List(s) this item appears in: Electronic Books | الكتب الإلكترونية
Holdings
Item type Current library Call number URL Status Date due Barcode
Online Resource Online Resource UAE Federation Library | مكتبة اتحاد الإمارات Online Copy | نسخة إلكترونية Link to resource Not for loan

Includes index.

Introduction: Untangling the Complexities of Sectarianism and Moving Beyond Misconceptions -- 1. Unravelling Sectarianism in South Asia -- 2. The Ahmadiyya Muslim Community’s Identity as the “True Islam” through its Exclusion -- 3. Understanding the Long-term Impact of Mobilizing Militant Islamists in the Soviet-Afghan War: Strategies of the United States, Saudi Arabia, and Iran -- 4. Advice Columnists in Egypt: Envisioning the Good Life in an Era of Extremism -- 5. Sectarianism’s Ambiguity: Lebanon as a Case Study, 1843–1958 -- 6. Falling Together: Identity and the Military in Fragmented Societies -- 7. Accidentally Accelerating Sectarianism: Elections and the U.S. Role in the Iraqi Civil War -- 8. Contextualization of Sectarian Conflict and Violence in Iraq: The Intersection of Identity, Power, and Conflict -- 9. Sectarianism and Counterterrorism: Explaining the “Silent Space” between Policy and Practice -- 10. Old Stately Friends, New Sectarian Foes: The Modern Saudi-Iranian Roots in Shia-Sunni Sectarianism -- Conclusion: The Contextualization of Sectarianism: The Role of Identity, Money, and Competition.

States across the Muslim world are faced with challenges associated with a perpetual cycle of conflict and violence organized along sectarian lines. To understand modern-day sectarianism, it is essential to move beyond explanations that focus predominantly on ancient Sunni-Shia animosities or a singular lens. It is important to engage in interdisciplinary and multidirectional examinations to better understand how sectarianism is strategically utilized by political entrepreneurs. Moreover, while religious identities and how individuals define themselves and their communities are important, it is also integral to analyze how identity has been utilized in historical and contemporary political contexts on state and non-state levels. This volume seeks to fill gaps in understanding the complexities associated with sectarianism through a transnational interdisciplinary analytical framework to enhance understanding of the socio-political, religio-political, cultural and security landscapes of the Middle East and South Asia. It also challenges narratives regarding sectarian divisions between Sunnis and Shias and deconstructs popular misconceptions about sectarianism, its spatial and temporal impact, as well as its influence on identities, conflict, and competition. The volume will be of interest to scholars and researchers of the Middle East and South Asia, and those interested in history, politics, international relations, international security, religion, and sociology.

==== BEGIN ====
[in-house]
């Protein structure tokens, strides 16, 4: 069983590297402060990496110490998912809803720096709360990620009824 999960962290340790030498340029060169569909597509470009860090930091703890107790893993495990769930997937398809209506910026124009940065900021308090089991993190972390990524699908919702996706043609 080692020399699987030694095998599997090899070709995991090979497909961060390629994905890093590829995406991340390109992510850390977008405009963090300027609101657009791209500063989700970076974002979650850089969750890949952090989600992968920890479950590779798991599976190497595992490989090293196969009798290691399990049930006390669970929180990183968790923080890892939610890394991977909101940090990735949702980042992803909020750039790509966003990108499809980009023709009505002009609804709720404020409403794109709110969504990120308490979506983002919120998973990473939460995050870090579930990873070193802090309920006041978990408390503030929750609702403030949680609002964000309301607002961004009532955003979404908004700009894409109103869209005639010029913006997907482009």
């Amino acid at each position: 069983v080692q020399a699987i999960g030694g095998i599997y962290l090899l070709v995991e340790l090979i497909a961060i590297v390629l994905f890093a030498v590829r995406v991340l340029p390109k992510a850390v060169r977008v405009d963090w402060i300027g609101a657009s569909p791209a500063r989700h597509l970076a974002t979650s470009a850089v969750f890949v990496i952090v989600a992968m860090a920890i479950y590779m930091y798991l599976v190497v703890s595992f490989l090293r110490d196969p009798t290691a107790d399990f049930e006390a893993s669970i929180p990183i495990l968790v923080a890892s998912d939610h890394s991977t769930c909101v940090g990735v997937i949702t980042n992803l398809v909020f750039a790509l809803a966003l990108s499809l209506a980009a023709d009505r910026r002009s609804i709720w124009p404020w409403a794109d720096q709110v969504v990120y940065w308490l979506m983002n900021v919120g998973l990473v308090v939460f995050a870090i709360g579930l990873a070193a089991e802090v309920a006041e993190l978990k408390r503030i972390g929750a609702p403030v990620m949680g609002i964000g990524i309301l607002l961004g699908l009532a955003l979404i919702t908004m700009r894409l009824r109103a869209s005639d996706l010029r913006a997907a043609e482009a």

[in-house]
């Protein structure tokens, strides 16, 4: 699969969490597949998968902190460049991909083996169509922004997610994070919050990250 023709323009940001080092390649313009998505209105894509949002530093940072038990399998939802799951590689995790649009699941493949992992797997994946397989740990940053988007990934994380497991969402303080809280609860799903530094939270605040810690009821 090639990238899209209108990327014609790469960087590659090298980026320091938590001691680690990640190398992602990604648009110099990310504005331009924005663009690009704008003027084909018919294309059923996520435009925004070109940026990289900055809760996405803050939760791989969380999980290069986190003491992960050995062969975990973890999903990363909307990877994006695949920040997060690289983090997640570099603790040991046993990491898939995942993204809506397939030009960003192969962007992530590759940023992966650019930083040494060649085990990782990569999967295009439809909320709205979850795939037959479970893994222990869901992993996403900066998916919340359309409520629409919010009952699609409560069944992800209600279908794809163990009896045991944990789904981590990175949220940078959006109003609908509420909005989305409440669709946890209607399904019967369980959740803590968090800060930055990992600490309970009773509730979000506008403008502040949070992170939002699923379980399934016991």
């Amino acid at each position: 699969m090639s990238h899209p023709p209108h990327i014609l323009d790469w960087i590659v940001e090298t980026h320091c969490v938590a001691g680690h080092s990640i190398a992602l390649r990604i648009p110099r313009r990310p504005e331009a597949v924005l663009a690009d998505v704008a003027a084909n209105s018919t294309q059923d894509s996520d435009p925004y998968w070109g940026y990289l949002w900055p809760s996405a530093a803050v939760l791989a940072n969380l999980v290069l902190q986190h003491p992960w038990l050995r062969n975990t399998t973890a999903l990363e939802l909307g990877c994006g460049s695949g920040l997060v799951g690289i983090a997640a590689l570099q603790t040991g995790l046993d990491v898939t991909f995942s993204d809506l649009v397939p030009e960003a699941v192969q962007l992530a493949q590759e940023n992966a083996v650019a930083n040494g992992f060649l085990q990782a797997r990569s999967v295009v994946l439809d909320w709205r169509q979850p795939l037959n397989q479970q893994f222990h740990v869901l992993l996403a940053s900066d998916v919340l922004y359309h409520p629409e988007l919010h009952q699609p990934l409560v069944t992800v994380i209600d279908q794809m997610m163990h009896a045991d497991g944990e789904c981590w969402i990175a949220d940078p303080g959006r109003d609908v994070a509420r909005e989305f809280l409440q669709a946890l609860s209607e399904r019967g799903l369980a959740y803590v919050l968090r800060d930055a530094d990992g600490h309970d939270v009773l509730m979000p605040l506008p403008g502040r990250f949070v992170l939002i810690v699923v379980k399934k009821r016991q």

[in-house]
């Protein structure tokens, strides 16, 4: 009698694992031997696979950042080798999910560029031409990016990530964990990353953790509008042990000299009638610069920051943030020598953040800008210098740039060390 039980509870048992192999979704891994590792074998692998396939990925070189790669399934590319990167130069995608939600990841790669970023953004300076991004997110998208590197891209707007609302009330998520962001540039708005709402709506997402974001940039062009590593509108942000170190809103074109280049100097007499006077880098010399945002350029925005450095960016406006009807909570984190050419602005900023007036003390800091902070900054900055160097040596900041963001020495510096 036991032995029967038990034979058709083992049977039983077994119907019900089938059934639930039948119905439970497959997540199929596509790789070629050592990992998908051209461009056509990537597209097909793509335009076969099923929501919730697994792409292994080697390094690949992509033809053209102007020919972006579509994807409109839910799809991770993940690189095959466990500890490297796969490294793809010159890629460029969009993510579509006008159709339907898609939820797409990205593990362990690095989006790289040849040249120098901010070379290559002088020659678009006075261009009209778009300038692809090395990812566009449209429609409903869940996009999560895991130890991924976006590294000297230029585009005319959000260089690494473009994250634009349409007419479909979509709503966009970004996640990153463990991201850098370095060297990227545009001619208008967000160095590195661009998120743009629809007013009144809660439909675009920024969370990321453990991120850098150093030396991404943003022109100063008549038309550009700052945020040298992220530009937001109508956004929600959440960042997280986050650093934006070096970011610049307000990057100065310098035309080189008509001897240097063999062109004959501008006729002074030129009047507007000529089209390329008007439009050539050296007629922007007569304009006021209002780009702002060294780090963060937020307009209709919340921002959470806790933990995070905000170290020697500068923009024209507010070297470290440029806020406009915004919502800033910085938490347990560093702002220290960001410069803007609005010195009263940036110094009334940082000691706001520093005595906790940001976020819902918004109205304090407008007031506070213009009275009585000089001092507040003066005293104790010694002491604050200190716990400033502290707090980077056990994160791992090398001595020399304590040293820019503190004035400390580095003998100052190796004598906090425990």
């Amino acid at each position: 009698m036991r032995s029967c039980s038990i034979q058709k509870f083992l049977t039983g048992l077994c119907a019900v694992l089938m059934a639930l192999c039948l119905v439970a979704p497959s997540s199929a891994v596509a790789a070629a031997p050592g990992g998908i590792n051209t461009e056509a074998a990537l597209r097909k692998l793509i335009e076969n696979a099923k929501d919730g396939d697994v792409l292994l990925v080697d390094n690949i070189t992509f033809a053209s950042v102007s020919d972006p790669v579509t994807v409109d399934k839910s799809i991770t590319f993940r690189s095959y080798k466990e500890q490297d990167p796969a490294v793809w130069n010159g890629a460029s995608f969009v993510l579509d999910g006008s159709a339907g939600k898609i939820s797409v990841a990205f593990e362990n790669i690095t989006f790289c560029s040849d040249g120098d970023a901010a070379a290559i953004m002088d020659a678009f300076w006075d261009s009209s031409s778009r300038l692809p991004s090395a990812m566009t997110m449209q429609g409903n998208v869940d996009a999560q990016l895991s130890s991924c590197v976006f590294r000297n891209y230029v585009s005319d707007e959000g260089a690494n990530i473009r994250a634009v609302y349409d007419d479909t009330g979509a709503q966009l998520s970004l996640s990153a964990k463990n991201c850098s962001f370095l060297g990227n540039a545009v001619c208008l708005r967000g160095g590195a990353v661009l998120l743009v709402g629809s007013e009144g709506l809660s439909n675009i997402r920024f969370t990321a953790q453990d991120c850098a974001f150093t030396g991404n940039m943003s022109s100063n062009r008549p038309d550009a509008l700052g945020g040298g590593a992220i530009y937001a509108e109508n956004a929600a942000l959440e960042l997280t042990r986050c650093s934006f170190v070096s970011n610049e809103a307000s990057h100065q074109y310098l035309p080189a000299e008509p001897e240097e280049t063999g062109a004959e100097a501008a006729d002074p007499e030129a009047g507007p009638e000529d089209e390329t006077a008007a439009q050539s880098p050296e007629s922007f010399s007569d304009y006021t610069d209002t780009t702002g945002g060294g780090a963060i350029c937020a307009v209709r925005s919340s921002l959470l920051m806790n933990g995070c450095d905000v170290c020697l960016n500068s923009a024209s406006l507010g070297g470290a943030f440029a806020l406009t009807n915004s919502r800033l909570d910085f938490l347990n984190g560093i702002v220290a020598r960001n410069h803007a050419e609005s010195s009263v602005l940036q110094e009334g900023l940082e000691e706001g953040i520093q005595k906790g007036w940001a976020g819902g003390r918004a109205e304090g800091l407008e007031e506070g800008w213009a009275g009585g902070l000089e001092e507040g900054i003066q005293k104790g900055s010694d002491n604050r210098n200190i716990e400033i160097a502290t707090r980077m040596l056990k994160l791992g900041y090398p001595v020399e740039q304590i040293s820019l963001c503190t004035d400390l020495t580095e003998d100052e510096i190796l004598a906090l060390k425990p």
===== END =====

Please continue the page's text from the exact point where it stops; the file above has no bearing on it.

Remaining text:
Description based on print version record.

Electronic reproduction. Ann Arbor, MI : ProQuest, 2018. Available via World Wide Web. Access may be limited to ProQuest affiliated libraries.